Hands Full : At Home, Healthy, Happy Quads Mean a Changing Life for Parents

Times Staff Writer

After five months, Rubina Dereghishian is worn out. Adjusting to life with quadruplets has not been easy for the frail 28-year-old mother.

“Two hands are not enough to cope with four babies,” Rubina said, even though they are healthy, happy infants.

Rubina and husband Norair managed--barely--for three months after the babies came home, making do with the help of two nurses from Huntington Memorial Hospital, where the quads--the first in the hospital’s 92-year history--were born Jan. 15.

The nurses volunteered their time to the new mother for a few hours each day.


Norair, 34, took two weeks off from his job as a management trainee for Arco’s mini-markets when the quads came home, but until recently, Rubina has had to go it alone most of the time. Her husband works six days a week and has little time to devote to the day-to-day care of the quads.

Parents Arrived to Help

“Because I am out all the time, my wife is the one who has to care for the babies,” he said.

Relief finally came last month when Rubina’s parents arrived in the United States from Iran for a six-month visit.


Now, four and sometimes eight hands can come to the rescue when all the babies need attention at the same time.

“It helps to have her parents here--without them we couldn’t manage--but the babies sleep well and behave well so there are not a lot of problems with them,” Norair said.

“At the beginning we had no experience, but first-time parents, even if there is only one baby, have no experience,” he said. “We are getting used to it and the babies are more mature now so the problems are reduced a lot.”

A Cry and Quick Attention


For a houseful of children, the Dereghishian home seems unusually quiet. Rubina and her mother, Anna Mokhtarian, 57, split the workload, each tending to two of the children. A crying baby quickly gets attention.

“One reason the babies are happy and don’t fuss much is because there are two of us to talk to them and calm them if they are upset,” Rubina said.

The women share the diaper duty, changing 30 to 40 disposables a day, and take turns getting up in the middle of the night. The babies, still on a liquid diet, are fed in shifts--two sleep while the other two are bottle-fed. “It takes all our time to take care of the babies,” Rubina said.

They weighed less than four pounds at birth but now range from 11 to 13, Rubina said.


‘I Was Blessed’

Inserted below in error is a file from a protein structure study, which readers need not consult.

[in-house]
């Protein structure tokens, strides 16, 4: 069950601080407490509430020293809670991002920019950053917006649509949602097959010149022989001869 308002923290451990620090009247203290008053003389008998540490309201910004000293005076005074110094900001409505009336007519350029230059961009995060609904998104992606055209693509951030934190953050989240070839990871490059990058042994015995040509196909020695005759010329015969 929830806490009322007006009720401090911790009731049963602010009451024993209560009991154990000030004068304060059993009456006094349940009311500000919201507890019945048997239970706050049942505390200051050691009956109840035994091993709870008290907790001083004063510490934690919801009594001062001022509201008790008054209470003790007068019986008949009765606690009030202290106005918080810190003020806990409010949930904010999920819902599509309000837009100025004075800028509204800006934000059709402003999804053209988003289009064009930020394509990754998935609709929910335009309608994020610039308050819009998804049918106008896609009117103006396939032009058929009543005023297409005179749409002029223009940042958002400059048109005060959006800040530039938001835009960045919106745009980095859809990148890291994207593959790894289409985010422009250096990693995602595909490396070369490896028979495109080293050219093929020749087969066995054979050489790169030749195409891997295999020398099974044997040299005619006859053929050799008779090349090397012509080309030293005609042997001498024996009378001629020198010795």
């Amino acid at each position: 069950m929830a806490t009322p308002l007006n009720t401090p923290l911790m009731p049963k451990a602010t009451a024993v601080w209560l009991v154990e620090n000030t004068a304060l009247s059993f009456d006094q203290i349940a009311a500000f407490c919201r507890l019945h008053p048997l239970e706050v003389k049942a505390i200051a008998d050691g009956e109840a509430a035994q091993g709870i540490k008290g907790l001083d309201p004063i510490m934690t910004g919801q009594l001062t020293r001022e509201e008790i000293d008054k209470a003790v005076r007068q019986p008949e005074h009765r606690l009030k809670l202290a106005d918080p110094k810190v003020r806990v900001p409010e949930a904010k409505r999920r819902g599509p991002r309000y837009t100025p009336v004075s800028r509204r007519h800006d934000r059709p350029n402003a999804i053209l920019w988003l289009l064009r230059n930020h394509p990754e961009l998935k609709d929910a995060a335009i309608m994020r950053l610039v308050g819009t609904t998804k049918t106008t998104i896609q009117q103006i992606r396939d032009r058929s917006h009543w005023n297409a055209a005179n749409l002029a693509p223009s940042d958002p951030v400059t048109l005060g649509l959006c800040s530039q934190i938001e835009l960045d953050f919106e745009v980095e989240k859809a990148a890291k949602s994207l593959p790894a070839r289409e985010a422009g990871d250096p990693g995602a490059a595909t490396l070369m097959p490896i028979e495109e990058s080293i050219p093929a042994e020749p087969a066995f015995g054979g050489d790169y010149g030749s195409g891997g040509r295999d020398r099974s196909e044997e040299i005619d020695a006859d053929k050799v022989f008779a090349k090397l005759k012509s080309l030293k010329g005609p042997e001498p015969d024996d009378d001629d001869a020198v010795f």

“I feel fortunate my babies were born so healthy. I was blessed. They’re healthy babies, so what else can I ask?”

The girls, Armineh, Melineh and Nairy, and the boy, Narbeh, are still eating formula donated by well-wishers when they were born.

Rubina spent the last three months of pregnancy in the hospital to prevent early labor, and as a result of her confinement the quads were only six weeks premature. All were home within a month.


The parents are immigrants from the Armenian section of Iran. They met as students in England, were married five years ago and have lived in the United States for three years.

Rubina was taking fertility drugs when she conceived but “I thought the most children I would have was twins. I was scared of two and I ended up with four. I would rather have had one at a time, but now I have my four and wouldn’t change it for anything in the world.”

Sympathy for Frustacis

Rubina said she was not aware of the risks of premature births and became impatient during her long stay in the hospital.


But the birth of the Frustaci septuplets, four of whom have died, has had a strong impact on her, and she knows now that the long wait was worthwhile.

“It is very tragic those babies died,” she said. “Those babies were smaller than mine and their mother wasn’t pregnant as long as I was. That is one sad story. It is hard to go through the pregnancy and lose the babies.”

Although the Dereghishian babies are healthy, it is costly to provide four times the usual amount of baby paraphernalia, ranging from diapers to talcum powder to cribs. And Norair’s take-home pay is only about $1,000 a month.

The Dereghishians’ insurance paid for most of the $142,753 hospital bill and the Huntington absorbed the rest, a spokesman said.


‘We Are Managing’

And, although he knows expenses will mount as the children grow, Norair has a positive outlook: “It is a worry, but finances are a worry for every parent. We are managing.”

The Dereghishians, who lived in an apartment in Glendale when the quads were born, moved into their modest three-bedroom house near Altadena in March after the owner, an Armenian, responded to pleas for housing aid and agreed to rent it at less than the going rate.

A fund established by the hospital helped equip the Dereghishians with clothes, furniture, food and strollers to get started. But the babies soon will outgrow their car seats.


Since the babies came home, there have been no donations, Rubina said. “When they were born it was a hot story,” she said, “but now people are not interested.”

Neither parent wants to think about what will happen when Rubina’s parents return to Iran.

“I’m trying to convince them to stay,” Rubina said. “I’m not in a condition to lose them.”